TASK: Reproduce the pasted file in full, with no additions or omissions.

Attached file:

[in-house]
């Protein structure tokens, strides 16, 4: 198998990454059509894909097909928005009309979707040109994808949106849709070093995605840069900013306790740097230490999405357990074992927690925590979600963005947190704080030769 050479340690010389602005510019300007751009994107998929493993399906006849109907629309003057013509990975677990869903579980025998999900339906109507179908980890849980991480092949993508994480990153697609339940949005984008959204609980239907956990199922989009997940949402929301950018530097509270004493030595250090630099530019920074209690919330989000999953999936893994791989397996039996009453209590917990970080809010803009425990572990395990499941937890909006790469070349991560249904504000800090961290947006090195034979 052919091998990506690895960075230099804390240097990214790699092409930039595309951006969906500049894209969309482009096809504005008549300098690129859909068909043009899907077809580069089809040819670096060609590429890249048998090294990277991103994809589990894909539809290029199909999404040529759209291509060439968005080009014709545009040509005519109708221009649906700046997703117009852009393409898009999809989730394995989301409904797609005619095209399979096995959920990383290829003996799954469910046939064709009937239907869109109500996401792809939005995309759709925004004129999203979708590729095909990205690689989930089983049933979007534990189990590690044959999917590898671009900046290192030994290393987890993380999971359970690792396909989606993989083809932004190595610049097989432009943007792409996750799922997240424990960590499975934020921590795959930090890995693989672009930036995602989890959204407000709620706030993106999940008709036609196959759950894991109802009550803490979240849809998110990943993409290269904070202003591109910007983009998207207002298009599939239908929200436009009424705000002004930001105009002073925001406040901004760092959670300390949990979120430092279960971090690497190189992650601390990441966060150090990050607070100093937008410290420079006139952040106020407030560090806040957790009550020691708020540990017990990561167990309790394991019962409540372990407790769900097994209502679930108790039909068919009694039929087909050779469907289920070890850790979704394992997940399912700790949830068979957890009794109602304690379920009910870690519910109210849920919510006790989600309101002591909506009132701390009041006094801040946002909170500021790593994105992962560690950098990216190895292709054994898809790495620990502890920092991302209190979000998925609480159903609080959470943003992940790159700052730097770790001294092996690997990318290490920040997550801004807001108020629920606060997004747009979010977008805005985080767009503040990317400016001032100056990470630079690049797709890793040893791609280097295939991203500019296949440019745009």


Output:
[in-house]
């Protein structure tokens, strides 16, 4: 198998990454059509894909097909928005009309979707040109994808949106849709070093995605840069900013306790740097230490999405357990074992927690925590979600963005947190704080030769 050479340690010389602005510019300007751009994107998929493993399906006849109907629309003057013509990975677990869903579980025998999900339906109507179908980890849980991480092949993508994480990153697609339940949005984008959204609980239907956990199922989009997940949402929301950018530097509270004493030595250090630099530019920074209690919330989000999953999936893994791989397996039996009453209590917990970080809010803009425990572990395990499941937890909006790469070349991560249904504000800090961290947006090195034979 052919091998990506690895960075230099804390240097990214790699092409930039595309951006969906500049894209969309482009096809504005008549300098690129859909068909043009899907077809580069089809040819670096060609590429890249048998090294990277991103994809589990894909539809290029199909999404040529759209291509060439968005080009014709545009040509005519109708221009649906700046997703117009852009393409898009999809989730394995989301409904797609005619095209399979096995959920990383290829003996799954469910046939064709009937239907869109109500996401792809939005995309759709925004004129999203979708590729095909990205690689989930089983049933979007534990189990590690044959999917590898671009900046290192030994290393987890993380999971359970690792396909989606993989083809932004190595610049097989432009943007792409996750799922997240424990960590499975934020921590795959930090890995693989672009930036995602989890959204407000709620706030993106999940008709036609196959759950894991109802009550803490979240849809998110990943993409290269904070202003591109910007983009998207207002298009599939239908929200436009009424705000002004930001105009002073925001406040901004760092959670300390949990979120430092279960971090690497190189992650601390990441966060150090990050607070100093937008410290420079006139952040106020407030560090806040957790009550020691708020540990017990990561167990309790394991019962409540372990407790769900097994209502679930108790039909068919009694039929087909050779469907289920070890850790979704394992997940399912700790949830068979957890009794109602304690379920009910870690519910109210849920919510006790989600309101002591909506009132701390009041006094801040946002909170500021790593994105992962560690950098990216190895292709054994898809790495620990502890920092991302209190979000998925609480159903609080959470943003992940790159700052730097770790001294092996690997990318290490920040997550801004807001108020629920606060997004747009979010977008805005985080767009503040990317400016001032100056990470630079690049797709890793040893791609280097295939991203500019296949440019745009």